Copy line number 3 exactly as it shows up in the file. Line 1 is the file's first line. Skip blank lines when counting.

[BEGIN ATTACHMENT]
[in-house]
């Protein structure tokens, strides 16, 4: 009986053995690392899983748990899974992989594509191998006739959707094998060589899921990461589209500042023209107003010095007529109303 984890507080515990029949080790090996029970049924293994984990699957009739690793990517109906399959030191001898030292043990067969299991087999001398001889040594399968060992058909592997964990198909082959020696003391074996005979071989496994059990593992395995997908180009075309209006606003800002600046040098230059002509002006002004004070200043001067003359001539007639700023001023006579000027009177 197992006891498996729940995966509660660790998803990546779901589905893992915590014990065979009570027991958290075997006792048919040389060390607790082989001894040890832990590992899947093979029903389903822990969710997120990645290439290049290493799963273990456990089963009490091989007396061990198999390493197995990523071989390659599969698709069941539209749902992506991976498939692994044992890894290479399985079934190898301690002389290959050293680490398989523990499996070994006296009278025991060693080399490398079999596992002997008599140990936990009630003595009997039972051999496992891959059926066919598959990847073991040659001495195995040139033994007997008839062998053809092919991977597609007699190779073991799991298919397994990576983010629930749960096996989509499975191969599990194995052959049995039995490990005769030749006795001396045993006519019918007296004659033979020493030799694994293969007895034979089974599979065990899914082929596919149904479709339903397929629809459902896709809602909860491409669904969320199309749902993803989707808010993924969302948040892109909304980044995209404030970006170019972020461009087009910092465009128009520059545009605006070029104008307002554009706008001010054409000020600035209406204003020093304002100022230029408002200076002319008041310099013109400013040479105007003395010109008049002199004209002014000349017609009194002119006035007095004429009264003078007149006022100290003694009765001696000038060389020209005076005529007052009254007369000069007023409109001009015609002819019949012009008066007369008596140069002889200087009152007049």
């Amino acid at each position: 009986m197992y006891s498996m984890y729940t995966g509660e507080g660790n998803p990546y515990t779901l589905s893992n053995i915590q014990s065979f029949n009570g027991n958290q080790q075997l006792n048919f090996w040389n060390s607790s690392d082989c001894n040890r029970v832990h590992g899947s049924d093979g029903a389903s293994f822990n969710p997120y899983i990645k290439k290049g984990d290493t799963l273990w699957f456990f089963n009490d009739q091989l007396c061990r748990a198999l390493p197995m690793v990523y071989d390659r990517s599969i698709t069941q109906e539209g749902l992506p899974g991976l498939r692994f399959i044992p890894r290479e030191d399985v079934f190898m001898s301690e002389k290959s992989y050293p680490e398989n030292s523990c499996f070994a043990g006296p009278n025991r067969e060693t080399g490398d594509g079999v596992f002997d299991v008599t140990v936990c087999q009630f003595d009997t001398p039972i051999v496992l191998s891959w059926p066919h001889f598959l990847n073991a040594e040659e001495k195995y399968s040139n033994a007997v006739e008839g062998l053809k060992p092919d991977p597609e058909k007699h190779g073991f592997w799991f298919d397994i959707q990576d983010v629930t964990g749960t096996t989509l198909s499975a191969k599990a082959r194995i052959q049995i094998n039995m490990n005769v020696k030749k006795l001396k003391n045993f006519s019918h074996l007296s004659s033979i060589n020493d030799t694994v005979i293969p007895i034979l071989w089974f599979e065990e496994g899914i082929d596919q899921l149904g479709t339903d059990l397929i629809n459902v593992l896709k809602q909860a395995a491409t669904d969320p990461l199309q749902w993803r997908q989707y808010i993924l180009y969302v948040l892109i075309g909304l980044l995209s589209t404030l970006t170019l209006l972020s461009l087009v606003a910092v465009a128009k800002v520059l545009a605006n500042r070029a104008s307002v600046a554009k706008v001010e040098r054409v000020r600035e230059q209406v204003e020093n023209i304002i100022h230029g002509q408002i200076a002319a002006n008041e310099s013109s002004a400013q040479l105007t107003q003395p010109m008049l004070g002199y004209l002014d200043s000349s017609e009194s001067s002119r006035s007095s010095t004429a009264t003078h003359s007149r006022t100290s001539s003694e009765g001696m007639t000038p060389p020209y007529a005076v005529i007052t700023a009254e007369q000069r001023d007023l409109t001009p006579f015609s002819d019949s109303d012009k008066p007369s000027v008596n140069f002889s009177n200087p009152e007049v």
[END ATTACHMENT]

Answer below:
């Amino acid at each position: 009986m197992y006891s498996m984890y729940t995966g509660e507080g660790n998803p990546y515990t779901l589905s893992n053995i915590q014990s065979f029949n009570g027991n958290q080790q075997l006792n048919f090996w040389n060390s607790s690392d082989c001894n040890r029970v832990h590992g899947s049924d093979g029903a389903s293994f822990n969710p997120y899983i990645k290439k290049g984990d290493t799963l273990w699957f456990f089963n009490d009739q091989l007396c061990r748990a198999l390493p197995m690793v990523y071989d390659r990517s599969i698709t069941q109906e539209g749902l992506p899974g991976l498939r692994f399959i044992p890894r290479e030191d399985v079934f190898m001898s301690e002389k290959s992989y050293p680490e398989n030292s523990c499996f070994a043990g006296p009278n025991r067969e060693t080399g490398d594509g079999v596992f002997d299991v008599t140990v936990c087999q009630f003595d009997t001398p039972i051999v496992l191998s891959w059926p066919h001889f598959l990847n073991a040594e040659e001495k195995y399968s040139n033994a007997v006739e008839g062998l053809k060992p092919d991977p597609e058909k007699h190779g073991f592997w799991f298919d397994i959707q990576d983010v629930t964990g749960t096996t989509l198909s499975a191969k599990a082959r194995i052959q049995i094998n039995m490990n005769v020696k030749k006795l001396k003391n045993f006519s019918h074996l007296s004659s033979i060589n020493d030799t694994v005979i293969p007895i034979l071989w089974f599979e065990e496994g899914i082929d596919q899921l149904g479709t339903d059990l397929i629809n459902v593992l896709k809602q909860a395995a491409t669904d969320p990461l199309q749902w993803r997908q989707y808010i993924l180009y969302v948040l892109i075309g909304l980044l995209s589209t404030l970006t170019l209006l972020s461009l087009v606003a910092v465009a128009k800002v520059l545009a605006n500042r070029a104008s307002v600046a554009k706008v001010e040098r054409v000020r600035e230059q209406v204003e020093n023209i304002i100022h230029g002509q408002i200076a002319a002006n008041e310099s013109s002004a400013q040479l105007t107003q003395p010109m008049l004070g002199y004209l002014d200043s000349s017609e009194s001067s002119r006035s007095s010095t004429a009264t003078h003359s007149r006022t100290s001539s003694e009765g001696m007639t000038p060389p020209y007529a005076v005529i007052t700023a009254e007369q000069r001023d007023l409109t001009p006579f015609s002819d019949s109303d012009k008066p007369s000027v008596n140069f002889s009177n200087p009152e007049v």